"I saw two of my friends lingering behind, digging and kicking up dust. They showed me there were coins there. I picked up a handful of sand and discovered more coins. We worked until we ran out of air," said Avivit Fishler from Haifa, who was among the group of divers who uncovered a hoard of gold coins near Caesarea. The treasure, Fishler said, was discovered during a routine dive, two weeks ago.
"We are a group who dives regularly together and there were six of us who went to dive at the ancient harbor," Fishler said. "We talked about the fact that the sea was going to rise and we wanted to take advantage of the time while we had it. We said we would to our usual route, and then decided to move towards the breakwater to see if anything interesting was exposed after the storm."
After Fishler and her friends found the coins, they waded to the beach. "We covered up the coins with sand and placed a plastic jug we found in the water nearby to mark the spot."
The divers then alerted the Israel Antiquities Authority (IAA) of their find. A team of researchers arrived at the beach with a metal detector, and found "almost 2,000 gold coins in different denominations" circulated by the Fatimid Caliphate, which ruled much of the Middle East and North Africa from 909 to 1171. The divers were informed they had uncovered the largest treasure of gold coins ever found in Israel.
Robert Cole, an expert numismaticist with the IAA, said: “The coins are in an excellent state of preservation, and despite the fact they were at the bottom of the sea for about a thousand years, they did not require any cleaning or conservation intervention from the metallurgical laboratory. This is because gold is a noble metal and is not affected by air or water."
Kobi Sharvit, director of the marine archaeology unit at the Israel Antiquities Authority, said excavations would be carried out in the hope of shedding more light on the origin of the treasure.
He further added: "The discovery of such a large hoard of coins that had such tremendous economic power in antiquity raises several possibilities regarding its presence on the seabed. There is probably a shipwreck there of an official treasury boat which was on its way to the central government in Egypt with taxes that had been collected. Perhaps the treasure of coins was meant to pay the salaries of the Fatimid military garrison which was stationed in Caesarea and protected the city."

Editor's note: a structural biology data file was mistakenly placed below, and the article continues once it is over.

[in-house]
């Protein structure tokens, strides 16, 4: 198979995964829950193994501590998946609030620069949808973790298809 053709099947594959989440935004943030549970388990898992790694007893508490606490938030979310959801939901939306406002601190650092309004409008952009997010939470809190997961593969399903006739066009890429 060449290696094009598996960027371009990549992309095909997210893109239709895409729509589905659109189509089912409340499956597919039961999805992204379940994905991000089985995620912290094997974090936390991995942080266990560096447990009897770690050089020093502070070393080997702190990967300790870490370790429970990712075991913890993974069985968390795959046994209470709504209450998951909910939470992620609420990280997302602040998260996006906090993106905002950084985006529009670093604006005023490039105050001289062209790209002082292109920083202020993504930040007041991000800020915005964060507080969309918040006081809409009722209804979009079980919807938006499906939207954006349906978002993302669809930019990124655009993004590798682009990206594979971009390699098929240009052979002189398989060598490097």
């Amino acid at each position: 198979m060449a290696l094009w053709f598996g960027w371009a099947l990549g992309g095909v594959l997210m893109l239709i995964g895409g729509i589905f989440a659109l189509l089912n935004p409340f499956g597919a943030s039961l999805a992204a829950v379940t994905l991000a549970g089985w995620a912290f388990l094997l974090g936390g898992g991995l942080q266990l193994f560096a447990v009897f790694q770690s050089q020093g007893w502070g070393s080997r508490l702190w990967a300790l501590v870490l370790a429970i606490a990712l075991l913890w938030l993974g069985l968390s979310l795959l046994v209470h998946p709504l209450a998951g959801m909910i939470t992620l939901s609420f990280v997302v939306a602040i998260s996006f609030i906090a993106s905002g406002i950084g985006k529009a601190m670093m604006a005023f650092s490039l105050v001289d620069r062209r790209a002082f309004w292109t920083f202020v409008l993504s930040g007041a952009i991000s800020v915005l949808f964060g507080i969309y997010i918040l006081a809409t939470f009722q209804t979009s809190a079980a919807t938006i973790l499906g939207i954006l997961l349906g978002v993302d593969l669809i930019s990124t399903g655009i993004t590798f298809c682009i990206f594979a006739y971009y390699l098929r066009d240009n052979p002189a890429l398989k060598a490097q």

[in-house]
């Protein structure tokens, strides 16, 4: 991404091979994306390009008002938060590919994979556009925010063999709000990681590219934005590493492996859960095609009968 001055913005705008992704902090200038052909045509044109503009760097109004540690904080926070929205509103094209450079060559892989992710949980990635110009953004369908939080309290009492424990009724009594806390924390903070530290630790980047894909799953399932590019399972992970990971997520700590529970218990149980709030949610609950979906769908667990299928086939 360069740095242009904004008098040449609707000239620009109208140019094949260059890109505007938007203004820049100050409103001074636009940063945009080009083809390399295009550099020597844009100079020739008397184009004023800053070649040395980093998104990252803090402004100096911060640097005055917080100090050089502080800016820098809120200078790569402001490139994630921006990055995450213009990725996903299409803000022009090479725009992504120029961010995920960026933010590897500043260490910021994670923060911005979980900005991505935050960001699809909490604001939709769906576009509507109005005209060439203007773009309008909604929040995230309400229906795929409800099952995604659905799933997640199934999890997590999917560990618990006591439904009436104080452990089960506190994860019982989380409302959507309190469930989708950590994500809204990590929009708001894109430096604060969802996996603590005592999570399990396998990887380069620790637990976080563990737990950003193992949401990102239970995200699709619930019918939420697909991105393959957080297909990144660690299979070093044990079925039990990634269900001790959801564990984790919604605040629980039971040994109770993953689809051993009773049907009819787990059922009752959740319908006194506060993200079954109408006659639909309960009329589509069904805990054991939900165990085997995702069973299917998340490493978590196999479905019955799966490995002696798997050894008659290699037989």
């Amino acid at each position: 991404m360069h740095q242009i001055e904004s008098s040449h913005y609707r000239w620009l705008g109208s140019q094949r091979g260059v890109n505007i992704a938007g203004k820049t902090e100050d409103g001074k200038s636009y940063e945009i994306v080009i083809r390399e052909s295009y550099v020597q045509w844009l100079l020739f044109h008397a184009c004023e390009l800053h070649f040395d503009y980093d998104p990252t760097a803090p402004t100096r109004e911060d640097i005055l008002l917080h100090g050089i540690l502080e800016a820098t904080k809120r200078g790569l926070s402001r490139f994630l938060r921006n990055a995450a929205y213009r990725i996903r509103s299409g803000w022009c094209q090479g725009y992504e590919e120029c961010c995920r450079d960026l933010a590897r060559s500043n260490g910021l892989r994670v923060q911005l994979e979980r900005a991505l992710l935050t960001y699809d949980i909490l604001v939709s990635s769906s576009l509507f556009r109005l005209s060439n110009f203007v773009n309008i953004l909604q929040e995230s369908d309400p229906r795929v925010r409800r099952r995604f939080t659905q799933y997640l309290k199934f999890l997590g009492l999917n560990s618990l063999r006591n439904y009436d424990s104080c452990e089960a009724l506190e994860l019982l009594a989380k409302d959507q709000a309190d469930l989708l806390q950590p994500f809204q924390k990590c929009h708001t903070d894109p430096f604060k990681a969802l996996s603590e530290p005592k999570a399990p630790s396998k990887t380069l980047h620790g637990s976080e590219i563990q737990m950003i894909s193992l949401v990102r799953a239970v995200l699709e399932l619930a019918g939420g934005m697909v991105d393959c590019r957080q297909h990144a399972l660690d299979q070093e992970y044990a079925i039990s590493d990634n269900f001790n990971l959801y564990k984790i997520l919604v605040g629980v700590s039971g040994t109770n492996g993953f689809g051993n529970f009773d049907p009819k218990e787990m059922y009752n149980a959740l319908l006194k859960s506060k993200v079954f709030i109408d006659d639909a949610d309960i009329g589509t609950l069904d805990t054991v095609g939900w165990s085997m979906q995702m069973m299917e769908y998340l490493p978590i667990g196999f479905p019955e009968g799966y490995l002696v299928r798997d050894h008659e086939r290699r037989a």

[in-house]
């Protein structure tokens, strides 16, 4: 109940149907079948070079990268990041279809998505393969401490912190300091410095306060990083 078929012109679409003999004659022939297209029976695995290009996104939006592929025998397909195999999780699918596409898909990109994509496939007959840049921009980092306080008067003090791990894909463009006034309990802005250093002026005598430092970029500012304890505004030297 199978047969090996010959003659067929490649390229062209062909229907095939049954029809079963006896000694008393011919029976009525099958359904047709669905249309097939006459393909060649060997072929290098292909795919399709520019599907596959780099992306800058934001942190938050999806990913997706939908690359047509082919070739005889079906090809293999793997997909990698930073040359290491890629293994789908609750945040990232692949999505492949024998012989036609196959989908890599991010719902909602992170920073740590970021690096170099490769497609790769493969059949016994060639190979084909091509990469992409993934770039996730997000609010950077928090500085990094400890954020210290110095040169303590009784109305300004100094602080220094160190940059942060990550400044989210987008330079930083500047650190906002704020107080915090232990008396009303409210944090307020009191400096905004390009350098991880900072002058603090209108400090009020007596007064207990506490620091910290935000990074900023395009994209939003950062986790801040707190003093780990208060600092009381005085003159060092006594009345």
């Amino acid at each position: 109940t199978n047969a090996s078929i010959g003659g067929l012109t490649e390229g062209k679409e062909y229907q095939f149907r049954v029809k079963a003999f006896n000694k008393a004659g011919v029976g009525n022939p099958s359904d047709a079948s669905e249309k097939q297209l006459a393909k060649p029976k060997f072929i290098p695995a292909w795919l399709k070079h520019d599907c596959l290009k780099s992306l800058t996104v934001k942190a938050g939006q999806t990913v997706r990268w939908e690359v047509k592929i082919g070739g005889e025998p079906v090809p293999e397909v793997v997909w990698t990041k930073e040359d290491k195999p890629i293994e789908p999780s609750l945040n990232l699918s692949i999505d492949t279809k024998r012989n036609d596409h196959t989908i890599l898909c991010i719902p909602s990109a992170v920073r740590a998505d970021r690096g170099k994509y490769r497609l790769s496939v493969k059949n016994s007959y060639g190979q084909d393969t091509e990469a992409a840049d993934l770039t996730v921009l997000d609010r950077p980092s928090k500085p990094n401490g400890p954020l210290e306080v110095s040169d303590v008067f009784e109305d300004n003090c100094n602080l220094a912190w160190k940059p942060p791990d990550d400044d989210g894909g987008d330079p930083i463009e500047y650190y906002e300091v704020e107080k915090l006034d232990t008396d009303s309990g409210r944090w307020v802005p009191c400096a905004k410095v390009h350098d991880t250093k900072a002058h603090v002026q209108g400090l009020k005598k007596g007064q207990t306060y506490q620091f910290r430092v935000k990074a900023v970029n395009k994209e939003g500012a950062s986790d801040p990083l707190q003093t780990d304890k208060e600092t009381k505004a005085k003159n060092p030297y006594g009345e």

"Another theory is that the treasure was money belonging to a large merchant ship that traded with the coastal cities and the port on the Mediterranean Sea and sank there," he said.
The Israeli Antiquities Authority declined to put a cash value on the coins, which it said had been exposed as a result of winter storms.
The find was "so valuable that its priceless," spokeswoman Yoli Schwartz said, adding the haul was now the property of the state, and that there was no finder’s fee.
An IAA statement cited Sharvit as saying that the divers who found the treasure and reported it (Tzvika Feuer, Kobi Tweena, Avivit Fishler, Yoav Lavi and Yoel Miller) were "model citizens."
"They discovered the gold and have a heart of gold that loves the country and its history," the statement quoted Sharvit as saying.
"The Law of Antiquities states that all antiquities belong to the state and that not reporting or removing antiquities from their location, or selling or trading them is an offense punishable by up to five years imprisonment. In this case the divers reported the find; but in many instances divers take the objects home and that way extremely important archaeological information is lost forever, which cannot be recovered," Sharvit said.
"Therefore the discovery of the treasure underscores the need to combine the development of the place as a tourism and diving site with restrictions that will allow the public to dive there only when accompanied by inspectors or instructors from the diving club."